Public transport

Public transport – helping cities breathe

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In most cities worldwide that monitor outdoor (ambient) air pollution, air quality fails to meet WHO guidelines for safe levels, putting people at additional risk of respiratory disease and other health problems. In April 2014, WHO issued a new report that estimated that outdoor air pollution was responsible for the deaths of some 3.7 million people under the age of 60 in 2012.

Monthly focus: transport modes

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Over the past few weeks we’ve been concentrating on the topic of integration and how a well-designed integrated mobility plan contribute to creating seamless travel experiences for citizens. This month, we are going to concentrate on the next logical step: travel modes.

Over recent years, public transport has registered big ridership increases, not only in cities with sophisticated systems, but also in many large cities in developing or emerging countries. The question is, then: which modes should planners choose?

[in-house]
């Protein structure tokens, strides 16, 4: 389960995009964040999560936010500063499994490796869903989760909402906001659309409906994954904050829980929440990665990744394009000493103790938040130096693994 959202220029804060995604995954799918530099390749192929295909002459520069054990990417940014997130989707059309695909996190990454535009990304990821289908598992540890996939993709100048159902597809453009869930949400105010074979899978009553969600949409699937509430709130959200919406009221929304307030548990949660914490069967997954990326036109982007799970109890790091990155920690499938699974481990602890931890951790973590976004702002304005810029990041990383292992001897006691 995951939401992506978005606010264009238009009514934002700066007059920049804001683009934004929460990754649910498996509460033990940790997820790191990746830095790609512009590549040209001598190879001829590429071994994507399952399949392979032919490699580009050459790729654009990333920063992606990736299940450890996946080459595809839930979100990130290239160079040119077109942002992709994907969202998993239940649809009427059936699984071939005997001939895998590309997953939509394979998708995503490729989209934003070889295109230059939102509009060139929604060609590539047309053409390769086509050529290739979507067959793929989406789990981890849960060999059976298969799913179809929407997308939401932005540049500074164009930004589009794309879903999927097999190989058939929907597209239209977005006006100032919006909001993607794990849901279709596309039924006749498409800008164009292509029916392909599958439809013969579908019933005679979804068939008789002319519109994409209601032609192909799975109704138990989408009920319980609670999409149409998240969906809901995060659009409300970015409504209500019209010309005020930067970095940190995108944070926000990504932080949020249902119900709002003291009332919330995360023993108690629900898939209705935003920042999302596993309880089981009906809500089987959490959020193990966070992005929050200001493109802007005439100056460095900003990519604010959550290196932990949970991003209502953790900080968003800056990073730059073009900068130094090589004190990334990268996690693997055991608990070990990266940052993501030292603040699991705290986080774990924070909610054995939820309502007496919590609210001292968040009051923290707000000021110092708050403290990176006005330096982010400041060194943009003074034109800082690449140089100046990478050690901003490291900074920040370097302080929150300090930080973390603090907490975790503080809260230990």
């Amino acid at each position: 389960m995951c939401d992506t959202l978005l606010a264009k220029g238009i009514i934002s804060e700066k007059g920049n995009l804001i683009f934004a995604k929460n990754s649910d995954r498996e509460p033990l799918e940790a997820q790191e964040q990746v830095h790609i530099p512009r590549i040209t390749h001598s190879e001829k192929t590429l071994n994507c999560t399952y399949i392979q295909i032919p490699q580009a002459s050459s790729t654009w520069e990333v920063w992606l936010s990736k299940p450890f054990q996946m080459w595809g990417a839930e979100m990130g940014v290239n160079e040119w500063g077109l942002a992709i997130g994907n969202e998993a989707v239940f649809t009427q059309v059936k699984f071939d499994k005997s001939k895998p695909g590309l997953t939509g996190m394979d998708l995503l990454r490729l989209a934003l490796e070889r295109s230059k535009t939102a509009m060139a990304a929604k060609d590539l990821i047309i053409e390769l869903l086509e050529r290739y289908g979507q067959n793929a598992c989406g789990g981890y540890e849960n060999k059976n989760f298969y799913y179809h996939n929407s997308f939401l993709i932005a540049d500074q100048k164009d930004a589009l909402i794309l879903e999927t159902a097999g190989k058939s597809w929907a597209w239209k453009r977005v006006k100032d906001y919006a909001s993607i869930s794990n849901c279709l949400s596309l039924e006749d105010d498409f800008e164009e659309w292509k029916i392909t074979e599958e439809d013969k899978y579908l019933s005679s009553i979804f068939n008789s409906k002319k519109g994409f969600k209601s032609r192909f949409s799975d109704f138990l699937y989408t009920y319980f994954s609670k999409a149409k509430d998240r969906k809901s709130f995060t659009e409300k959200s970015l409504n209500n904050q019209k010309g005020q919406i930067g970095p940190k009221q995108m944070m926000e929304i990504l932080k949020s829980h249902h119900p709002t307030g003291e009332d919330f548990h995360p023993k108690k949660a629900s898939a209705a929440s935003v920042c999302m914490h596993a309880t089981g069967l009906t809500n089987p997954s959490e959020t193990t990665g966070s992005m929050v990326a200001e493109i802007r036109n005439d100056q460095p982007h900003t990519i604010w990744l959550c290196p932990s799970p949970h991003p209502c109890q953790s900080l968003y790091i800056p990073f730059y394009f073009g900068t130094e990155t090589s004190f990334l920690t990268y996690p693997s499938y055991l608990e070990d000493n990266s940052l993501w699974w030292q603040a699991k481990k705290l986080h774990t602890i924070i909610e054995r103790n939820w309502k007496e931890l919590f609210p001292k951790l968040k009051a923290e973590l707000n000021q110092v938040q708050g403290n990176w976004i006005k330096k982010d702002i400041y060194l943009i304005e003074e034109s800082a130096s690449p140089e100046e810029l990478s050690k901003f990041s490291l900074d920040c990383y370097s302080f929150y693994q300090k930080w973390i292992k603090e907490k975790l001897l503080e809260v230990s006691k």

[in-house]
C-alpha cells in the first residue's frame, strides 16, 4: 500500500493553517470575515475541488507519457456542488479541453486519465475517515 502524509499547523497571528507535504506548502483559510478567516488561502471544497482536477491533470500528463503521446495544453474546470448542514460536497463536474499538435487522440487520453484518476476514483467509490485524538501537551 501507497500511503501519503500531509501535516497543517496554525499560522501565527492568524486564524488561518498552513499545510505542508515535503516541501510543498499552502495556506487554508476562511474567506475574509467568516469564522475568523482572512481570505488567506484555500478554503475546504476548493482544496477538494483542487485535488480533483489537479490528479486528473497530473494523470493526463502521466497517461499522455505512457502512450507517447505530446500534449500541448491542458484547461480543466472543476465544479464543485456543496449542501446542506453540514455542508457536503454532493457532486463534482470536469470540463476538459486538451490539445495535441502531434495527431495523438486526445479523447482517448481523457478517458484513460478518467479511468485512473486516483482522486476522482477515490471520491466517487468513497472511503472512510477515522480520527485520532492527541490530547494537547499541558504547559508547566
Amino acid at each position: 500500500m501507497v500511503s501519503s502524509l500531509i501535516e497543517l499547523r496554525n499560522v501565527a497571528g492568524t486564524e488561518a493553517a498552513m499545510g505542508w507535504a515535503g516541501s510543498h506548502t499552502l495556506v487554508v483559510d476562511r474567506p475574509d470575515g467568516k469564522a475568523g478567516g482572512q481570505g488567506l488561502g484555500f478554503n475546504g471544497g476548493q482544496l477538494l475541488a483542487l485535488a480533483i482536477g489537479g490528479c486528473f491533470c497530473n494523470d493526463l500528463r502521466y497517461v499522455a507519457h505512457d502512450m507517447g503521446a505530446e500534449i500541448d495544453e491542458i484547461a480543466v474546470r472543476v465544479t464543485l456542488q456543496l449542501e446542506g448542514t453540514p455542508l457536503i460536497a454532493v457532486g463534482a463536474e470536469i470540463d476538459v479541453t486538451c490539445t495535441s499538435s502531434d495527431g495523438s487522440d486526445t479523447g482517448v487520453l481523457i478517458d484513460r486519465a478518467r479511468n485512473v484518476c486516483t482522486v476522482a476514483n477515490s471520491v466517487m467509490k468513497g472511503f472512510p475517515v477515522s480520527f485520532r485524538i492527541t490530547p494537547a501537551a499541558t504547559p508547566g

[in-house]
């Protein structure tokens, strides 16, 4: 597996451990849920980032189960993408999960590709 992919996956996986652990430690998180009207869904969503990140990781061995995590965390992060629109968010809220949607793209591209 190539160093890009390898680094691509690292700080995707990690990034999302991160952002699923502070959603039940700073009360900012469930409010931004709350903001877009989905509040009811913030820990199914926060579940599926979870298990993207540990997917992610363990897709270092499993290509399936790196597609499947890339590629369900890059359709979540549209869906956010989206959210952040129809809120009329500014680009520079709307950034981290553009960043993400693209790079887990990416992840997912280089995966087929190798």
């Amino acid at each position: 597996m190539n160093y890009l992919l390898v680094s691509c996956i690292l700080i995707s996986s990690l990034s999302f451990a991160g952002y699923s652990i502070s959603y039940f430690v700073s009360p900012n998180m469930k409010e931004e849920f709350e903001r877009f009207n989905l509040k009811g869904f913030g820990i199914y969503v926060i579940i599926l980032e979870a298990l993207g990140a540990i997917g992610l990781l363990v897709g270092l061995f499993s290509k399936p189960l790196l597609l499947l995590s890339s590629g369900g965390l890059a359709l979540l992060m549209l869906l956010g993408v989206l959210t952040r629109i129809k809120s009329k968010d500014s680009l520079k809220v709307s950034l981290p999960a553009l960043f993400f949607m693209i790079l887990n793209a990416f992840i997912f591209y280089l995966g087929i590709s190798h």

Pricing and Urban Mobility

The demand on road space continues to grow due to increased car ownership and demand for mobility. The supply of road space and space for parking within cities is however finite, while in-creased efficiency of the use of road space through traffic management can give only a temporary respite in the face of growing traffic.


Light Rail for Liveable Cities

In countries where tramways had survived the massive closures of the 50’s and 60’s, e.g. Germany, Switzerland, Belgium, many remaining systems have been modernised and upgraded and may now be called “light rail systems”. In many other countries, where tramways had disappeared from the streets, completely new systems have been developed since the mid-70’s. This was the case in North America, in the Asia-Pacific area and in a few European countries such as the United Kingdom and France.


Access to Public Transport

UITP's vision statement clearly states that UITP works for better mobility worldwide. This means enabling mobility for ALL citizens. This is not only part of the public service role of companies, but also part of the general customer care that should be striven for.


Quality as a means of reconciling individual needs with the collective challenges of sustainable development

The only reasonable way in which to reconcile individual aspirations and the collective will, concepts which are basically contradictory, is to provide public transport services of the highest possible quality  in a way that will persuade a large number of inhabitants to resist the temptation to use individual modes, to give public transport a try and become regular public transport users. At the same time, politicians are more likely to take decisions in favour of high-quality public transport.




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